It’s critical for startups to build a low-cost customer acquisition engine from an early stage, and inbound marketing has become a cornerstone of this playbook. But that doesn’t mean that it’s easy or that everyone is doing it right. To be successful, you have to understand your metrics, conduct content marketing, focus on customer success and do all of the above remarkably. Christoph Janz has gone so far as to call these strategies table stakes.
To help you do this, here are five easily avoidable, content-focused inbound marketing mistakes that SaaS companies need to avoid to be successful.
5 SaaS inbound marketing mistakes to avoid
Committing random acts of content
Content takes strategy and time to be successful. It’s important that clear goals are defined on the outset. Of course, quality and information are your greatest assets. But the content also needs to be driven by the tone and format that will engage and resonate with your buyer personas.
Writing one blog post per week, or five blog posts per week for a month or two isn’t going to cut it. Take the time to create an editorial strategy that you can commit to over the long run. Take Unbounce as a great example of this: Rick Perreault, the CEO and cofounder, recalls how it took his content experts six months of blogging before they started to see success. You must also clearly define what success looks like and how you will measure it, so that you’ll know when you’re there.
Being too self-promotional and brand-centric
I’m sure your product is fantastic, but let your in-app experiences convey that fact and let your testimonials and case studies tell those stories. Your content should be focused on the needs, questions and concerns of your prospects and customers. Focus relentlessly on adding value to the conversations in which you want your business to participate.
As John Collins from Intercom points out in his recent post on scaling a B2B blog, successful content marketing requires and rewards fresh and authentic opinions. Just talking about your product or new features will not build the audience required to generate a revenue-producing content engine.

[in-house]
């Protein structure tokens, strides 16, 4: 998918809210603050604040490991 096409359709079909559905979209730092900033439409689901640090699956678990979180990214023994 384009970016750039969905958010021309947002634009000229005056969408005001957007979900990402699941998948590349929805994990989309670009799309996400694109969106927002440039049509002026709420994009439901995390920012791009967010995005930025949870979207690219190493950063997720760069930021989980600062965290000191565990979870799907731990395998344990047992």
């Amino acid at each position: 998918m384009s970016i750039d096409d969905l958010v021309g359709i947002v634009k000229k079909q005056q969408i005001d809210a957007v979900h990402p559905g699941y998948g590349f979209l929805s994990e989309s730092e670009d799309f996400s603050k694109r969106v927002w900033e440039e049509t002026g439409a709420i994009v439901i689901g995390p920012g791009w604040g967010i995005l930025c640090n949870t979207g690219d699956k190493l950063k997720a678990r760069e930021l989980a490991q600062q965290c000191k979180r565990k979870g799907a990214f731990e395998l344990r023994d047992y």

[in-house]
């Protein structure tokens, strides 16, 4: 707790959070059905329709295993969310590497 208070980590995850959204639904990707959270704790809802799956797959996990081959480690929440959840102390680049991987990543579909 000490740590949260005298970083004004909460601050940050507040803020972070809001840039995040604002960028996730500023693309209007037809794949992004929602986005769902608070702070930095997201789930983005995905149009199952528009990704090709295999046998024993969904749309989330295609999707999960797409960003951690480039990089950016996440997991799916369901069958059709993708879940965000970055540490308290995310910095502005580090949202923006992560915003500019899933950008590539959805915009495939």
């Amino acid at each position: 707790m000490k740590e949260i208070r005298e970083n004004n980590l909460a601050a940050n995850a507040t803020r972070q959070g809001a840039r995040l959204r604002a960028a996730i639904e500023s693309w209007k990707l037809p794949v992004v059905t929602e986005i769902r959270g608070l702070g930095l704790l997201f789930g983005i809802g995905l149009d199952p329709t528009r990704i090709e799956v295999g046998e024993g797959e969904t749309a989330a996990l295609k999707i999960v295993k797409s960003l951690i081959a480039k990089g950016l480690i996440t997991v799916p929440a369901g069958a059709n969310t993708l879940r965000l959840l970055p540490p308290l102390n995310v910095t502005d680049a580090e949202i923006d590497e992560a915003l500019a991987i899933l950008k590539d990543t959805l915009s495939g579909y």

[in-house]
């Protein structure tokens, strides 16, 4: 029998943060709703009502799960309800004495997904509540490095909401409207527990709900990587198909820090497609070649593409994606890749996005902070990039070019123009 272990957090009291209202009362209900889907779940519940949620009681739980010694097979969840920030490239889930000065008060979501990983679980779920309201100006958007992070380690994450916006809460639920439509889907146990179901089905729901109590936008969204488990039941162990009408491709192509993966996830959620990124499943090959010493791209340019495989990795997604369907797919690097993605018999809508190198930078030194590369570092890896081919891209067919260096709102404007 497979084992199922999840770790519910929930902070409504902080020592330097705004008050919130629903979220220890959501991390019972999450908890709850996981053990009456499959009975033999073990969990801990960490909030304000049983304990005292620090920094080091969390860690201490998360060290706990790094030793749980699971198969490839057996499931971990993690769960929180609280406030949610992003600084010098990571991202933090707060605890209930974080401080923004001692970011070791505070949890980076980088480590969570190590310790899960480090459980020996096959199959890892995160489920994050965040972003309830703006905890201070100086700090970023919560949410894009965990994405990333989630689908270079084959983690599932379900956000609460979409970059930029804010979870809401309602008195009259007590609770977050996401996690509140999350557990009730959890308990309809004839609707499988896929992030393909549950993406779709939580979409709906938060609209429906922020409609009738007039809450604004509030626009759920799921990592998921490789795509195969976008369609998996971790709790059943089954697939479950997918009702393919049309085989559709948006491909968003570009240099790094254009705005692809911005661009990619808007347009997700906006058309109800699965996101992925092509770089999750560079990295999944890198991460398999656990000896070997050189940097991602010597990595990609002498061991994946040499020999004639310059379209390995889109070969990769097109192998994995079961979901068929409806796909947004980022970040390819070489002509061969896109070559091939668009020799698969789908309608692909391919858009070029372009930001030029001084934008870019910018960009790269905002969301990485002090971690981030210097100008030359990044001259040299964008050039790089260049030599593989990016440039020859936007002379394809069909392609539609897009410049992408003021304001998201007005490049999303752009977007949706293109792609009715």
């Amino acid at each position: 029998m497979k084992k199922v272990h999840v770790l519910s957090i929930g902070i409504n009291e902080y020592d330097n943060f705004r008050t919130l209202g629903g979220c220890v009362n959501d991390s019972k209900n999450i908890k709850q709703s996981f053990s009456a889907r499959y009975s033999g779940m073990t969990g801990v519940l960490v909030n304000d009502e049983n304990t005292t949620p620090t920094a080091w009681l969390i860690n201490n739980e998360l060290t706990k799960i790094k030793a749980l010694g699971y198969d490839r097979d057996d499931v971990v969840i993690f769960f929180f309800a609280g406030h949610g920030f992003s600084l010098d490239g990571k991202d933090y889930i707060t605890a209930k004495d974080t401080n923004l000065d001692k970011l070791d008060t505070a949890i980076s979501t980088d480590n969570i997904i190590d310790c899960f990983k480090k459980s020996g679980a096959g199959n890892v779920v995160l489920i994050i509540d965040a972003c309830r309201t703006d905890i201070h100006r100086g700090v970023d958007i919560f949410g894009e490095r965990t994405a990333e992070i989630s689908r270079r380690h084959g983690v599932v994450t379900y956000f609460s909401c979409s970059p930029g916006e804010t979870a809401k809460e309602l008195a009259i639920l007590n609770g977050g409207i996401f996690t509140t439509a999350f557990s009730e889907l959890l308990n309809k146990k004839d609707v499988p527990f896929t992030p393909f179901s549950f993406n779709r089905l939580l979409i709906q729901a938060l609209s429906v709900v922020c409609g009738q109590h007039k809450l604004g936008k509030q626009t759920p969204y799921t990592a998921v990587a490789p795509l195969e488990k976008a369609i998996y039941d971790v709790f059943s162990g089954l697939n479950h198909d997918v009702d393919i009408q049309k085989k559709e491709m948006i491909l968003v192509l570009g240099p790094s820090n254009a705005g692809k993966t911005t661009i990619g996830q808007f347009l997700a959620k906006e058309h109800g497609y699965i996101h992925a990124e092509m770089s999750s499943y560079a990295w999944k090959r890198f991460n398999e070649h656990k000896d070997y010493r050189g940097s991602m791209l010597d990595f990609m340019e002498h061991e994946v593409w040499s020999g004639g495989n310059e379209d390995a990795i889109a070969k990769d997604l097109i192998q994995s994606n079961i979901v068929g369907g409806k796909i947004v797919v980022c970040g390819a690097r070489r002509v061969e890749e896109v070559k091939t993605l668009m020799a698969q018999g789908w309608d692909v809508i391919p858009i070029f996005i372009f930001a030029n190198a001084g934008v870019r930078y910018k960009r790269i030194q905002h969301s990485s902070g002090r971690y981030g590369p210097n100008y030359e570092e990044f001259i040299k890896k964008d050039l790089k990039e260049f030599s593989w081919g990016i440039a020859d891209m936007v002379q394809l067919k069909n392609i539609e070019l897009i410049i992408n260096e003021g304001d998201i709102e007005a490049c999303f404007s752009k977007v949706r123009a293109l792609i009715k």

Going right to the bottom of the funnel with a trial or demo
Free trials and demos are great, but not everyone is ready to sign up for one on his or her first visit to your website. Be patient and leverage content to drive conversions at the top and middle of the funnel. This is especially for companies with higher annual-contract values or extended sales cycles.
HubSpot’s blog is a great example of this. You’ll notice that at the bottom of each of its posts it has provided a clear next step for information, represented by a related gated-content offer. After that initial conversion to a lead, the content continues to be a cornerstone of HubSpot’s lifecycle-marketing strategy, as leads are nurtured through the buyer’s journey.
Putting all your eggs in the organic-search basket
There is no doubt that the long-term benefits of organic search traffic to a blog are largely responsible for the compounding returns that content marketing has been proven to deliver over time. However, it’s just as important to realize not only that social promotion is becoming a growing piece of Google’s search algorithm but also that earned distribution channels can drive thousands of visits when used effectively.
Harness the power of this earned media and influencer outreach to amplify the success of your content. Find which distribution channels will drive the most business value and use strategic influencer engagement to put your content in front of the largest possible audience.
Not looking at the analytics
Remember those goals we talked about a few paragraphs ago? Having a clear strategy and metrics going in is important. But it’s just as, if not more important to assess the output and see what’s working. Take the time to assess which posts are providing the most value and which distribution channels are most effective, and you are tracking toward your goals.
Don’t let these pitfalls dissuade you from investing in content marketing. When executed correctly, inbound is a profitable investment and can lower your customer-acquisition cost. These mistakes are easily avoided. Place your content-marketing efforts in a framework that’s proven to be effective with clear and measurable goals, and set yourself up for success from the onset. The returns you’ll see over time will be more than worth it.
by Matthew Buckley @mmbuckley
Matt is a Marketing Manager at New Breed. He specializes in developing successful inbound marketing programs and is one of their resident SaaS marketing experts.